5.     Authorship of scholarly articles in professional journals or other major media in the field for which classification is sought

6.     A high salary or other remuneration for services as evidenced by contracts or other reliable evidence

7.      Participation on a panel, or individually, as a judge of the work of others in the same or in a field of specialization allied to that field for which classification is sought

8.     Employment in a critical or essential capacity for organizations and establishments that have a distinguished reputation

 

O-1B requirements are (must have 3 of the below)

1.       Evidence that the beneficiary has received, or been nominated for, significant national or international awards or prizes in the particular field, such as an Academy Award, Emmy, Grammy or Director's Guild Award, or evidence of at least (3) three of the following: 

2.      Performed and will perform services as a lead or starring participant in productions or events which have a distinguished reputation as evidenced by critical reviews, advertisements, publicity releases, publications, contracts or endorsements

3.     Achieved national or international recognition for achievements, as shown by critical reviews or other published materials by or about the beneficiary in major newspapers, trade journals, magazines, or other publications

4.     Performed and will perform in a lead, starring, or critical role for organizations and establishments that have a distinguished reputation as evidenced by articles in newspapers, trade journals, publications, or testimonials.

5.     A record of major commercial or critically acclaimed successes, as shown by such indicators as title, rating or standing in the field, box office receipts, motion picture or television ratings and other occupational achievements reported in trade journals, major newspapers or other publications

6.     Received significant recognition for achievements from organizations, critics, government agencies or other recognized experts in the field in which the beneficiary is engaged, with the testimonials clearly indicating the author's authority, expertise and knowledge of the beneficiary's achievements

7.      A high salary or other substantial remuneration for services in relation to others in the field, as shown by contracts or other reliable evidence

Typically a person must have a body of work representative of their extraordinary talent, obtain letters from experts in the field demonstrating that they are recognized and well respected, and obtain a consultation or no objection letter from the appropriate organization in their field.

P visas are available to non-immigrants internationally known athletes and entertainment groups. Performing artists who fall under a reciprocal exchange program are available for a P-2 visa. P-3 visas are applicable to culturally unique entertainers.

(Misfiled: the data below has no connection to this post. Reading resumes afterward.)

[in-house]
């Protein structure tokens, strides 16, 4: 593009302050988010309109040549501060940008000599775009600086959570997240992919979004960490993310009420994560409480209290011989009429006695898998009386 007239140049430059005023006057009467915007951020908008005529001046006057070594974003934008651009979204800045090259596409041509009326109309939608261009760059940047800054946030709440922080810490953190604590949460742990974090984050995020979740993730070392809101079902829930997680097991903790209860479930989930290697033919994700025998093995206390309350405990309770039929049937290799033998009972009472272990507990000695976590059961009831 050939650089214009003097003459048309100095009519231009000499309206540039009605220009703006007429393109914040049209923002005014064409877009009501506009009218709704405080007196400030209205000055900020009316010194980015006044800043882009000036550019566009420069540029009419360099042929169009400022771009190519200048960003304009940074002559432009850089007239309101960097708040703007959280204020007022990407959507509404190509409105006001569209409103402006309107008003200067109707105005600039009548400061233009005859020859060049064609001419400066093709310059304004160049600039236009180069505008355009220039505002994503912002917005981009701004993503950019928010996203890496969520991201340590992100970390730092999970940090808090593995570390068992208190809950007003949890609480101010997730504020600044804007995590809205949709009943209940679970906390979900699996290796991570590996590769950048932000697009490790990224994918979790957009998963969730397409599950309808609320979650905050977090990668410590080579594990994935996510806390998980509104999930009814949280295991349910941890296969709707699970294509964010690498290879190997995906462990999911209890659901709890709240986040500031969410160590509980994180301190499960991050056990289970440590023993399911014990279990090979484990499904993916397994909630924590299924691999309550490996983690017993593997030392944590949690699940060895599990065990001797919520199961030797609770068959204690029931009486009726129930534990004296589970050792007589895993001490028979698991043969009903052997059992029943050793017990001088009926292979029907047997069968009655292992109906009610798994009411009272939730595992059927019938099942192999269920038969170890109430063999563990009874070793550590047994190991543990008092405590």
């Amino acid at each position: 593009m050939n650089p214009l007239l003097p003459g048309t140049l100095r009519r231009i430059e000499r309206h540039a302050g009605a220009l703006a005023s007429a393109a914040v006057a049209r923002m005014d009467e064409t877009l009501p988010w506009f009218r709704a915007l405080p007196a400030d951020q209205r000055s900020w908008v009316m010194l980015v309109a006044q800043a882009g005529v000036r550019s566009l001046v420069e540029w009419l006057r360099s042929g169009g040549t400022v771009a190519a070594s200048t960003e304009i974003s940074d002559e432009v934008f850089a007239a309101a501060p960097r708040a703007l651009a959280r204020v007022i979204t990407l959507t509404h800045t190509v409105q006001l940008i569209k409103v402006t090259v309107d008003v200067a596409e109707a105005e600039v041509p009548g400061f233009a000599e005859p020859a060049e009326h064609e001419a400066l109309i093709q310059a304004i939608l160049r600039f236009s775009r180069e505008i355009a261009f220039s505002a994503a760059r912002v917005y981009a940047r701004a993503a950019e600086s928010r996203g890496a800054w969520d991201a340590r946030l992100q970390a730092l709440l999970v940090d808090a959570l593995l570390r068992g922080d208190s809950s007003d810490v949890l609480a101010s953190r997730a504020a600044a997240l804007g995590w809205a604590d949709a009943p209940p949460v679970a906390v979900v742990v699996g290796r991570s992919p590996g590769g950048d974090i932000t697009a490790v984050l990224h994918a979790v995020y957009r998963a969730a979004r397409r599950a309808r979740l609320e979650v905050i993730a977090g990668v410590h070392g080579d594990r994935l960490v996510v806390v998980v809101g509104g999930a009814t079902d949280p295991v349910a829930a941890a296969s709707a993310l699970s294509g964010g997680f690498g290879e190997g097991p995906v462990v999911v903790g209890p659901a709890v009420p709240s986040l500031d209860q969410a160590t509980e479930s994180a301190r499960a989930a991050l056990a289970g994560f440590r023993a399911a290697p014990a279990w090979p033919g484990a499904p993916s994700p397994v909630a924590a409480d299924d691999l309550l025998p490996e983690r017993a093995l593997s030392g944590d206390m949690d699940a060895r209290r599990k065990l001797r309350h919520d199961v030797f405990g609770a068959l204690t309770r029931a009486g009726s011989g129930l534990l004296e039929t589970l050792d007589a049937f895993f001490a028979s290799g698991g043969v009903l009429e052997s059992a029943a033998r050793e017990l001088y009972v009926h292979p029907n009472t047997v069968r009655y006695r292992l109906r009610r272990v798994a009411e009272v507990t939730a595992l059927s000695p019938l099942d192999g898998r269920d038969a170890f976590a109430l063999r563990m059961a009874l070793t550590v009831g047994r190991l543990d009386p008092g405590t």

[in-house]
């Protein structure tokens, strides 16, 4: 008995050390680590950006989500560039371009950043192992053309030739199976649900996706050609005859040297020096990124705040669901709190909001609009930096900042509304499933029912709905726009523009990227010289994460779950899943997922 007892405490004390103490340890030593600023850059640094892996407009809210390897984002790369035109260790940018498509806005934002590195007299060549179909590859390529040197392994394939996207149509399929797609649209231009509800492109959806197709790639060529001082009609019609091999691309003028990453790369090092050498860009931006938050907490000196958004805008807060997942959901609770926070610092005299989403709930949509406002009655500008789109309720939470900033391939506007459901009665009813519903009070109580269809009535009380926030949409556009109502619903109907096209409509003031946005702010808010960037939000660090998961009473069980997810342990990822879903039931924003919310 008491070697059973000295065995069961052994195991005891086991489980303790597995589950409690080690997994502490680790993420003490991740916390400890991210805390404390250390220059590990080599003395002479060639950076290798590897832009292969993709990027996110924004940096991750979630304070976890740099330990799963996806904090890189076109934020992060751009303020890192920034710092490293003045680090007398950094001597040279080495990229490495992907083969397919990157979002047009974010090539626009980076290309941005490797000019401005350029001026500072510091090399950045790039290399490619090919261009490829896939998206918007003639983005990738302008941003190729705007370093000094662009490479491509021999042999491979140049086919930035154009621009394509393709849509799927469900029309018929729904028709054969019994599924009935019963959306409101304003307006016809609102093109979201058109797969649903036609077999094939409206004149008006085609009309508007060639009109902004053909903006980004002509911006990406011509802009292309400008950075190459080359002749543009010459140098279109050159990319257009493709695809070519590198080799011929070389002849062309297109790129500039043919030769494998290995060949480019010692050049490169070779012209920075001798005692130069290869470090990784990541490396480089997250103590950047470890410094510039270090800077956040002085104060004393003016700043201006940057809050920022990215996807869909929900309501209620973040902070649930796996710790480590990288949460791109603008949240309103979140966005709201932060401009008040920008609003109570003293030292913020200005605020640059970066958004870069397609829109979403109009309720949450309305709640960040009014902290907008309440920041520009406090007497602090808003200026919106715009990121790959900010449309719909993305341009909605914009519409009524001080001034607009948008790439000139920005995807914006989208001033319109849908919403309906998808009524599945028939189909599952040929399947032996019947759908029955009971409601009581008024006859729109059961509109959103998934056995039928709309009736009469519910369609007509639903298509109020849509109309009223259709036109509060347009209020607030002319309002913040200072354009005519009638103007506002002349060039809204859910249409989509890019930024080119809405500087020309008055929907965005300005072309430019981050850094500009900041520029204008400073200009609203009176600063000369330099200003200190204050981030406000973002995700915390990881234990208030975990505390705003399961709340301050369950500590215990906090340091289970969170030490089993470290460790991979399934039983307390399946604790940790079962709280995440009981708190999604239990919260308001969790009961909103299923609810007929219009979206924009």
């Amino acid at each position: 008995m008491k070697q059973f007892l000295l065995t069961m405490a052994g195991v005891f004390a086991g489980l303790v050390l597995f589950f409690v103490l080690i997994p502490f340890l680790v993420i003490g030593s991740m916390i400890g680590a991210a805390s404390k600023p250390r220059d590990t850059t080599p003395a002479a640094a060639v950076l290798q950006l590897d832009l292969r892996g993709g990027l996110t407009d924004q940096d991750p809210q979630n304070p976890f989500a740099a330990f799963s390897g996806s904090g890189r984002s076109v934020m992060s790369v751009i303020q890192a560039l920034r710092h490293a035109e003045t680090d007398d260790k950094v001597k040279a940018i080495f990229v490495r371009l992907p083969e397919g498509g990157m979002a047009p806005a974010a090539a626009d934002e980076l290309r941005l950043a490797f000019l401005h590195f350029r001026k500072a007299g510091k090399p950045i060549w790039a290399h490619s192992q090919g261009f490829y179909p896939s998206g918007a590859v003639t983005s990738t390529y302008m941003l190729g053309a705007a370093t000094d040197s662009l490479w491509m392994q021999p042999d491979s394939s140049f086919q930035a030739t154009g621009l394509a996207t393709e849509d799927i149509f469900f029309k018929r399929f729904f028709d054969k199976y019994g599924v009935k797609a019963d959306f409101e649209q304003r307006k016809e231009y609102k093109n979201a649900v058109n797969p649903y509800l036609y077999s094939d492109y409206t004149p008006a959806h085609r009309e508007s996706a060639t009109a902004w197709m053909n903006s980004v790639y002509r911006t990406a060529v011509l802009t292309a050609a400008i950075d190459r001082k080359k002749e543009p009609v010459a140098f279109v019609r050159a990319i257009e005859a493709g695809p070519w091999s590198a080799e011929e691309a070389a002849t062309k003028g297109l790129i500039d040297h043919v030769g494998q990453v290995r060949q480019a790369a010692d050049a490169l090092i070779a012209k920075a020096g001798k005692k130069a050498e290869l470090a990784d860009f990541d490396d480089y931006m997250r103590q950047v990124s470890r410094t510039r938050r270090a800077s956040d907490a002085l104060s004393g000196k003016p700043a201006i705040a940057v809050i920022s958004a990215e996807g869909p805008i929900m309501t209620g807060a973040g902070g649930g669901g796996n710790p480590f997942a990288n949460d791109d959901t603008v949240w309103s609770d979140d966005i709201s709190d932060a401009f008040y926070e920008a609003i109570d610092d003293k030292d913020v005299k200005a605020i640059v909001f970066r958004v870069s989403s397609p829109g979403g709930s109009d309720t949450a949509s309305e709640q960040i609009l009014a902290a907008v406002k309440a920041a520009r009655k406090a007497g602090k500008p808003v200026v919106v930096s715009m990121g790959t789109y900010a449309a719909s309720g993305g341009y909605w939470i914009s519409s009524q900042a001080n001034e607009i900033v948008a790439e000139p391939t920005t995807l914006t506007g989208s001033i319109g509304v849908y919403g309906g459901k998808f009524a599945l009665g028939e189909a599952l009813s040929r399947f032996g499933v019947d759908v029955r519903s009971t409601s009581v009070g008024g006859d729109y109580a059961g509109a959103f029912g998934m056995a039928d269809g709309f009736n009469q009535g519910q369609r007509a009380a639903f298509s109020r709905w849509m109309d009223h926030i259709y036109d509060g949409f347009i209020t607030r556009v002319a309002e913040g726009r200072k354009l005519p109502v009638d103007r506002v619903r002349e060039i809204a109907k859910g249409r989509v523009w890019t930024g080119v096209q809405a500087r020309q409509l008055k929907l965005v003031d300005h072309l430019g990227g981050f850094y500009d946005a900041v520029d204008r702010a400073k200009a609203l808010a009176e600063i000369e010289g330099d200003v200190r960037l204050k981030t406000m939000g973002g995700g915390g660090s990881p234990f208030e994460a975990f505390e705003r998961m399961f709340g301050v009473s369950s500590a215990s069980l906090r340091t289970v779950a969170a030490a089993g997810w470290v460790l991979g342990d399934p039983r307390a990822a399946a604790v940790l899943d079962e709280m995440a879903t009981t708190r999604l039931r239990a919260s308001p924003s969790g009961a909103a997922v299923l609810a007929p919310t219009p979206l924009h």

TN USMCA (formerly NAFTA) Visa

A TN USMCA (formerly NAFTA) visa is a temporary worker visa that allows Canadian and Mexican citizens to work in the United States, assuming that the job requires a professional and is listed on the USMCA professions list. Moreover, the Mexican and Canadian applicant will be working for a U.S. employer (self-employment is not allowed). Click here for a list of TN professions See  Appendix 1603.D.1 of NAFTA Chapter 16. 

The R-1 visa allows religious workers to come to the United States to participate in a religious occupation and perform services for their religious organization. The religious organization must already be established in the United States.

Foreign students pursuing academic studies and/or language training programs are classified as F-1 nonimmigrants, while foreign students pursuing nonacademic or vocational studies are classified as M-1 nonimmigrants. Designated school officials (DSO) at certified schools issue Form I-20, Certificate of Eligibility for Nonimmigrant (F-1)/(M-1) Students.

F-1 students may be eligible to work under certain conditions. There are several types of employment authorization for students, including:

  • On-campus employment;
  • Curricular practical training;
  • Off-campus employment based on severe economic hardship;
  • Employment sponsored by an international organization; and
  • Optional practical training.

F-1 students may work on campus without approval from USCIS until they complete their course of study. The F-1 nonimmigrant admission notation on their Form I-94 usually states “D/S” indicating duration of status. The F-1 student’s Form I-20 provides a Program End Date field, which is the latest date they can complete their studies. The student must enter the program end date in Section 1 as the date employment authorization expires.

To complete Section 2, the combination of the F-1 student’s unexpired foreign passport and Form I-94 indicating F-1 nonimmigrant status is a List A document for on-campus employment. We do not require you to record information from the student’s Form I-20 in Section 2.

F-1 students may work:

  • On the school’s premises, including on-location commercial firms that provide services for students on campus, such as the school bookstore or cafeteria; and
  • At an off-campus location that is educationally affiliated with the school.